Last year, 147m passengers used airports in the South East; Amsterdam’s Schiphol airport has six runways compared to Heathrow’s two; Frankfurt airport is set to increase hourly capacity by 50 per cent; surveys show there is the demand for 45 new destinations to be added to the route network from Heathrow; more flights leave Frankfurt for cities in China in a week than leave Heathrow for the whole world in a weekend.  [Where are the facts to back up these claims?]

[Lord Digby may not be aware of the problem of flights to China from the UK not being very profitable, as there does not appear to be enough demand. See below ]

Every day, investment is diverting away from these shores to other European destinations because investors from Asia and Latin America can get there more easily. Politicians shelter behind the myth that video conferencing is a solution. Such facilities are a necessary and a useful component in a business’s toolbox, but they need to “be there” at some point, and shaking hands will never be replaced.

The lack of daily direct services to 10 emerging economies served by Paris, Amsterdam or Frankfurt represents £1.2bn in lost trade each year to the UK. Imagine the loss of tax revenue that goes with it. Politicians, please don’t just stand there. Do something! You are crippling our economy by doing nothing.


Lord Jones is a former director general of the Confederation of British Industry, and former minister of state for trade and investment.



More on Lord Digby Jones:

Sir Digby voted strongly against Climate Change legislation in 2008.
Critics “say he drags his feet on climate change”

This is a letter

written to the Evening Standard, in which Lord Digby Jones warned of the dangers of ignoring the issues currently facing Heathrow airport.

16.5.2012   (from  Lord Digby’s personal website)

Dear Sir,

Your Leader yesterday plugged into probably the biggest long-term problem affecting London (and indeed the UK as a whole). To compete effectively in Asia’s Century, to create employment and create wealth to generate taxation to pay for schools and hospitals, we need to have an efficient, productive, welcoming gateway that is large enough to accommodate the people-flows that come with an expanding, leading World City. Currently that is not the case.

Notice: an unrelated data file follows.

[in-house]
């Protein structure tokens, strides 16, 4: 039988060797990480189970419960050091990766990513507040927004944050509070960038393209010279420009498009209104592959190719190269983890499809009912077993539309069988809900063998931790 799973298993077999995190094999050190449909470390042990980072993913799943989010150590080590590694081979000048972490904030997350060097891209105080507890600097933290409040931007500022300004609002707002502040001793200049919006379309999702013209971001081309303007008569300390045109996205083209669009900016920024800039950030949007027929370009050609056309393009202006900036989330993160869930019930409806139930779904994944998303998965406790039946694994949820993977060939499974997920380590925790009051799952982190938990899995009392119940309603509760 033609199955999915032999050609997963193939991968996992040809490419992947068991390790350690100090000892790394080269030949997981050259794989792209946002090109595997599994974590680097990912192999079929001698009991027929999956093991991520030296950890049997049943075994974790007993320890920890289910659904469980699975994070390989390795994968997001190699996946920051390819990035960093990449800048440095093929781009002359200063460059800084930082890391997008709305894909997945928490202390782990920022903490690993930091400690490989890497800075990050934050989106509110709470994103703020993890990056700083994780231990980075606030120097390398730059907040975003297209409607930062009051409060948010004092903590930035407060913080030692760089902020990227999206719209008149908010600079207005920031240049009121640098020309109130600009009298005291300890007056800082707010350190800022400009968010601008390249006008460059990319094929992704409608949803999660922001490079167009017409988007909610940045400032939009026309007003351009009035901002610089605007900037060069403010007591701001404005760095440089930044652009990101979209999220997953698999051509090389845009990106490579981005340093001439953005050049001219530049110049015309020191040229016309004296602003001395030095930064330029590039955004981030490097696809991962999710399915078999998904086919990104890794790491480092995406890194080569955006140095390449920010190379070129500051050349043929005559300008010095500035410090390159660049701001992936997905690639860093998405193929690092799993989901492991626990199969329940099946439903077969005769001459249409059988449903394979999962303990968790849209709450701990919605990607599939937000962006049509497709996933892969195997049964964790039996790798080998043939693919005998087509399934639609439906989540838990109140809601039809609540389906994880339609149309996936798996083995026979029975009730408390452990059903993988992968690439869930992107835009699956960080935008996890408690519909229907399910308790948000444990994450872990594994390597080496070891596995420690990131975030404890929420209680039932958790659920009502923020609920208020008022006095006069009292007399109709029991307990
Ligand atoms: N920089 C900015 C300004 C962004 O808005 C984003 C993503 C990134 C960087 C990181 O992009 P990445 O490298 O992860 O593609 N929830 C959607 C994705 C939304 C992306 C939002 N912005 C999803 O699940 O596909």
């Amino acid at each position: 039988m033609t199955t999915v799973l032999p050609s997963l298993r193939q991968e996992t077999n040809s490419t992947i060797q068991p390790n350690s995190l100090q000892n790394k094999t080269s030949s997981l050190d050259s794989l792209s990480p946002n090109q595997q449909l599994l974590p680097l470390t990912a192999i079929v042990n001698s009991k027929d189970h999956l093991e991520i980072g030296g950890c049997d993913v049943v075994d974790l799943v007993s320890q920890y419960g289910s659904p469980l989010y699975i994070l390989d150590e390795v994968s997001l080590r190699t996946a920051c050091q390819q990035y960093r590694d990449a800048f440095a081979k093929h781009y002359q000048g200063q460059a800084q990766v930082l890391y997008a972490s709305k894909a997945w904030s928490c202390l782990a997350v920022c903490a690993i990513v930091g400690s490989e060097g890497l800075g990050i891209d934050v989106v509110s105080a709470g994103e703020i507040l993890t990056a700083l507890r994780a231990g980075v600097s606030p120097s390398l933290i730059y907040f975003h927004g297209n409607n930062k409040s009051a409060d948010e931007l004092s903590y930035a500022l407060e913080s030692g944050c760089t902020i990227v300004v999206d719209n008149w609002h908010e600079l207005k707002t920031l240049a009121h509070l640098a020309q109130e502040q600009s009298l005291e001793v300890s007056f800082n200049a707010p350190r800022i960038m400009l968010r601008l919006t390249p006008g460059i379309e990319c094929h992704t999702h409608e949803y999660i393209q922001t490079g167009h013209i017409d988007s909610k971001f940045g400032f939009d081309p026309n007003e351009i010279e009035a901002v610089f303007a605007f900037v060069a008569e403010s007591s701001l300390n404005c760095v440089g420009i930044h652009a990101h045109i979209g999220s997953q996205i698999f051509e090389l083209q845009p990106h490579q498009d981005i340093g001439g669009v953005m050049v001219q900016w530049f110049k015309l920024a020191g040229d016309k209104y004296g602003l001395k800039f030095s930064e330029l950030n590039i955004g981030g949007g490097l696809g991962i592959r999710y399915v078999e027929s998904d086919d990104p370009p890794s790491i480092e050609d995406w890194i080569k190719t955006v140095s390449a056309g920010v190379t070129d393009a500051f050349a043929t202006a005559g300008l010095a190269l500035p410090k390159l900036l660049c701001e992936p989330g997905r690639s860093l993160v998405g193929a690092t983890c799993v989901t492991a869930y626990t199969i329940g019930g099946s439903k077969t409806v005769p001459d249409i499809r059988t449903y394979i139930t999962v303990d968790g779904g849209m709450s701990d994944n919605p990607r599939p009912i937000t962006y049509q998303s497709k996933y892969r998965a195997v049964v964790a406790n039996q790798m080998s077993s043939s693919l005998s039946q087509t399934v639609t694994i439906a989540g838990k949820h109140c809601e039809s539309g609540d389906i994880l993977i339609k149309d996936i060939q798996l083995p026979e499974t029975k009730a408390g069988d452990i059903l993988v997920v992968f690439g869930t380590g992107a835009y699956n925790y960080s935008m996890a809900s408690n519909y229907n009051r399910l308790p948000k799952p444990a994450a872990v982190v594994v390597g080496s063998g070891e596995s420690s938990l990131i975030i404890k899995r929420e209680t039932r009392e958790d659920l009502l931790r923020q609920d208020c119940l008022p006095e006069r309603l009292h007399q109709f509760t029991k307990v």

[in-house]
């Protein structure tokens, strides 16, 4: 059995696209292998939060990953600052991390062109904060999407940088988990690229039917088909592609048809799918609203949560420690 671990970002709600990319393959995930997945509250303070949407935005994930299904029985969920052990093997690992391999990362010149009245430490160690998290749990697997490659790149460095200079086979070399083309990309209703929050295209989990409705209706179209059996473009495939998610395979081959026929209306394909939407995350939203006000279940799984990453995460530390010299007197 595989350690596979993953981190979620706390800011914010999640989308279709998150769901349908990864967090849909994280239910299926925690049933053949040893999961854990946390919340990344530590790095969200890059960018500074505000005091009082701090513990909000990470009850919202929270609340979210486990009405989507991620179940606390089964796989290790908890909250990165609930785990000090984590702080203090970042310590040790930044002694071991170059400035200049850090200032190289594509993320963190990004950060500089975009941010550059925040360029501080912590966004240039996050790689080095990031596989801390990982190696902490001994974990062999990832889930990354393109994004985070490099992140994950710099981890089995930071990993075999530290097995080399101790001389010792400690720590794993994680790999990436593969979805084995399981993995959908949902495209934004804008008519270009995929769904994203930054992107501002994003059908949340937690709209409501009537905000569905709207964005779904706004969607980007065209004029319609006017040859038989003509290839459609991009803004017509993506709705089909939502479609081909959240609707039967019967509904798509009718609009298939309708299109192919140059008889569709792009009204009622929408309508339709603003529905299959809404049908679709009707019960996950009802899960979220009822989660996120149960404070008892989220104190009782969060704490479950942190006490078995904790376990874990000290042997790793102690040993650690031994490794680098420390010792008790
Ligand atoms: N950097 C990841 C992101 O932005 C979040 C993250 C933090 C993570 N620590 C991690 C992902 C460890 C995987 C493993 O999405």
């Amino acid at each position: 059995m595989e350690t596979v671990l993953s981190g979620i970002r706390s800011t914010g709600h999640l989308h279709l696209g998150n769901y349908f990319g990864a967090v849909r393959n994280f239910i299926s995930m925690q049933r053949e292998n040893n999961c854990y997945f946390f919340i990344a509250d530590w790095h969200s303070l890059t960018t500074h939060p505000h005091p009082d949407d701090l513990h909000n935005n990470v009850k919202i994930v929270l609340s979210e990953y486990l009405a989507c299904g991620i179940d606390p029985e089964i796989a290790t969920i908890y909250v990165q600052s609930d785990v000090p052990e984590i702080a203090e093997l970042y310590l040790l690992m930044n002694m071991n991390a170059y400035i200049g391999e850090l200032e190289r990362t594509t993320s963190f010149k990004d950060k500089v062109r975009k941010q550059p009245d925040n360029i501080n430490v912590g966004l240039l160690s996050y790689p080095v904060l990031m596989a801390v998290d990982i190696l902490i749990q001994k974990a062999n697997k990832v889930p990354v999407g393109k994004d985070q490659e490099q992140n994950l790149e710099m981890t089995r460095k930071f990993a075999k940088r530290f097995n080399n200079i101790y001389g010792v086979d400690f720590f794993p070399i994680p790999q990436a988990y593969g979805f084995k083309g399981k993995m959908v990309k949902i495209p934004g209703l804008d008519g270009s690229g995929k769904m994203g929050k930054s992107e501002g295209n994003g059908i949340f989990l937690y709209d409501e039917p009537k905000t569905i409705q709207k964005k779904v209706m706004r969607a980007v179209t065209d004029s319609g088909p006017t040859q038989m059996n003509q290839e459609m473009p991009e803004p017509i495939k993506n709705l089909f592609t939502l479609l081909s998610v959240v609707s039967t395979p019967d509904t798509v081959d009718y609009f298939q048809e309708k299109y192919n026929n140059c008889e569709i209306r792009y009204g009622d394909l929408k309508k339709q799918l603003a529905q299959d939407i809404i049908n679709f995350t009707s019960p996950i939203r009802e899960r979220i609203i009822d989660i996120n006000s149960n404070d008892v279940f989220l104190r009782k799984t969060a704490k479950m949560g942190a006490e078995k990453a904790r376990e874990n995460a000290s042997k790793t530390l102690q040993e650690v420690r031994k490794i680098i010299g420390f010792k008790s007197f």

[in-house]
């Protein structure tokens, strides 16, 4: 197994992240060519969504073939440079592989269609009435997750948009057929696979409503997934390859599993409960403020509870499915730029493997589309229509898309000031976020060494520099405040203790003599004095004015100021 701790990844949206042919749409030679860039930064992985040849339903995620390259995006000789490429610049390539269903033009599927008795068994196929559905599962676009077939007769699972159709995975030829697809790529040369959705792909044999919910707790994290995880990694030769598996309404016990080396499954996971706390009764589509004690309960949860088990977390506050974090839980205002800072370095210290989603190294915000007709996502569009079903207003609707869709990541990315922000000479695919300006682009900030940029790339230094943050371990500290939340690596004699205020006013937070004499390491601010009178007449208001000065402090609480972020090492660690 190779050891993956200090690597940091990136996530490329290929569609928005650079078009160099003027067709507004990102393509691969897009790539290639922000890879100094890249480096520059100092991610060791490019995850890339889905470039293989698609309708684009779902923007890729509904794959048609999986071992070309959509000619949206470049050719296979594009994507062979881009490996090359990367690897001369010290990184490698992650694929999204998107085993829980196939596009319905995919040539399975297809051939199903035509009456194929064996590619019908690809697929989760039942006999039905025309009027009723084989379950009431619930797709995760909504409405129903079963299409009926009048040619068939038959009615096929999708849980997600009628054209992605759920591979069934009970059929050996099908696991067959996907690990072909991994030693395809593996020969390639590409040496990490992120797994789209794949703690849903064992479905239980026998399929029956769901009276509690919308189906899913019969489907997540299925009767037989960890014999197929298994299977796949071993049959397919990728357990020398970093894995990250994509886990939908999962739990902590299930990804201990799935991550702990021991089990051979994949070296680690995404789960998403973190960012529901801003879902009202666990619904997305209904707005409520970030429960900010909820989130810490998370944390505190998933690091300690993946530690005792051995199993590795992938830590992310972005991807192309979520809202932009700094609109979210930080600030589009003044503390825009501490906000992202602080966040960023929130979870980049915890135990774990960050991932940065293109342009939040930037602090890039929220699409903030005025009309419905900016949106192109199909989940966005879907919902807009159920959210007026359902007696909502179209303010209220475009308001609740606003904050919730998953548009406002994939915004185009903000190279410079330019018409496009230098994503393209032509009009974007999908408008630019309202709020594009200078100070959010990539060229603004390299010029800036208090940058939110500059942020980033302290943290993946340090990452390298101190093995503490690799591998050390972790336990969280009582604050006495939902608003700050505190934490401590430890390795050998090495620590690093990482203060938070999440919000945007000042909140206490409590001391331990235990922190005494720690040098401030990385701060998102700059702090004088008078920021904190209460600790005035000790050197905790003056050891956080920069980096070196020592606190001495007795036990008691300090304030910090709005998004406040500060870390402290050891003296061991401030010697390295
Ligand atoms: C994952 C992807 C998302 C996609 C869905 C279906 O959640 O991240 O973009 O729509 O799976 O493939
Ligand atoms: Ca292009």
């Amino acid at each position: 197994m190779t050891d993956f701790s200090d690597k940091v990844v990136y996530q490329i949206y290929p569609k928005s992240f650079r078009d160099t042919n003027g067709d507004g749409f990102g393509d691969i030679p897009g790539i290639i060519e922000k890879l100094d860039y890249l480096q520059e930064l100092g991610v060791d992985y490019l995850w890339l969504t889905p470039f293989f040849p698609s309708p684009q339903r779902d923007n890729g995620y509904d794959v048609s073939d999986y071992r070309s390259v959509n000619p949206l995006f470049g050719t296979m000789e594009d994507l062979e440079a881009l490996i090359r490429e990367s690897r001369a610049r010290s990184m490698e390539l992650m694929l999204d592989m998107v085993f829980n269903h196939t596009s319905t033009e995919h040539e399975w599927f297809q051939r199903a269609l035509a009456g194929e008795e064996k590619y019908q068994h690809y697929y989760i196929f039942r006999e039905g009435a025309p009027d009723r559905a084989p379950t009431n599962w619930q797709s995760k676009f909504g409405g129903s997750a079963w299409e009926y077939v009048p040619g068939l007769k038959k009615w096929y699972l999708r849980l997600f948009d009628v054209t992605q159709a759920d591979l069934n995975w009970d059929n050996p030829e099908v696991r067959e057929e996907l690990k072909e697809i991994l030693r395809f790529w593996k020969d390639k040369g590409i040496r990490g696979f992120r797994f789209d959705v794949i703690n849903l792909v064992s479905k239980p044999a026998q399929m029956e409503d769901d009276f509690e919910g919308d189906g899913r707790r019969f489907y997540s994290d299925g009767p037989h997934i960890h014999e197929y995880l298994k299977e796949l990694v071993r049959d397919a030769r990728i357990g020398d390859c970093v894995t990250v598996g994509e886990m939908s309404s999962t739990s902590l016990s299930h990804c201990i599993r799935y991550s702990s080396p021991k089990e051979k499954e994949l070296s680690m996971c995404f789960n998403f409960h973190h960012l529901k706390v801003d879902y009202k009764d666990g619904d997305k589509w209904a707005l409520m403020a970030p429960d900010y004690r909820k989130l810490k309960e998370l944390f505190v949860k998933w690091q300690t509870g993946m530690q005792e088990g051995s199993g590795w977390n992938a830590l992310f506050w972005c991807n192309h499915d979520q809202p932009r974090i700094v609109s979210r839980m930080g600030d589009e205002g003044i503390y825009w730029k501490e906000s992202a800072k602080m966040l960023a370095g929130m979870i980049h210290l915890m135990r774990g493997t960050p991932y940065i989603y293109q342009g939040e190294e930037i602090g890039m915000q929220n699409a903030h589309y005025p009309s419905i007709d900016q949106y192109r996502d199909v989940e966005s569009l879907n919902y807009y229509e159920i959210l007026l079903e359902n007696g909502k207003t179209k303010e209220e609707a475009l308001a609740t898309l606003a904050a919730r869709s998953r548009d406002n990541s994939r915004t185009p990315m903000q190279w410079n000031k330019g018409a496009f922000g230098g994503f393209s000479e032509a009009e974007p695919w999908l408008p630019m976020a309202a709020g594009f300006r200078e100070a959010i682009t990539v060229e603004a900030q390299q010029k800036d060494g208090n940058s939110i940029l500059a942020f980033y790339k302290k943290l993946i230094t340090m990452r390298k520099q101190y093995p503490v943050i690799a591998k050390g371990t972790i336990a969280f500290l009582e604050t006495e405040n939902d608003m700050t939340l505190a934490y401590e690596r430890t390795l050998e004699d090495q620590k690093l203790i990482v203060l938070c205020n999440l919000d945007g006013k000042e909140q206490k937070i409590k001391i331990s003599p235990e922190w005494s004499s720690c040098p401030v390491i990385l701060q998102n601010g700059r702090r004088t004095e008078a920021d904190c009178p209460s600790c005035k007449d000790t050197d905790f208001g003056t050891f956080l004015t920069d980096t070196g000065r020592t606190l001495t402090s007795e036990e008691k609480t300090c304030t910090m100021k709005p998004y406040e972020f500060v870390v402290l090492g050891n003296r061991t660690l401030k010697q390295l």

Heathrow MUST expand.

60% of traffic on a long-haul route does not originate at the departure airport. There are direct flights to twelve cities in China from Frankfurt; (there are three from Heathrow!). But two thirds of the people who fill those planes didn’t start their journey there. Frankfurt is the Hub. Heathrow can’t be an efficient hub because it has, frankly, run out of everything: runways, room, car parks, staff. The dangers to UK job and tax generation are frightening.

Boris Island? Fine, but Heathrow would have to close. A quarter of a million job losses in West London! What would anti-third runway MPs say about that?

Utilise the excess capacity at Birmingham by building a high-speed link? Fine for point-to-point but no use as a hub operation. Remember that 60% figure.

So it’s back to a third runway. Or (forgive the pun) terminal decline of our globalised business base is inevitable. For that to happen to the World’s Great City would be a tragedy; for that to happen because of a spectacular own goal would be unforgivable.

It was Wellington at Waterloo who said: “Never interrupt your enemy when he’s making a mistake”. Well, all Charles de Gaulle, Schiphol and Frankfurt have to do is sit back and wait!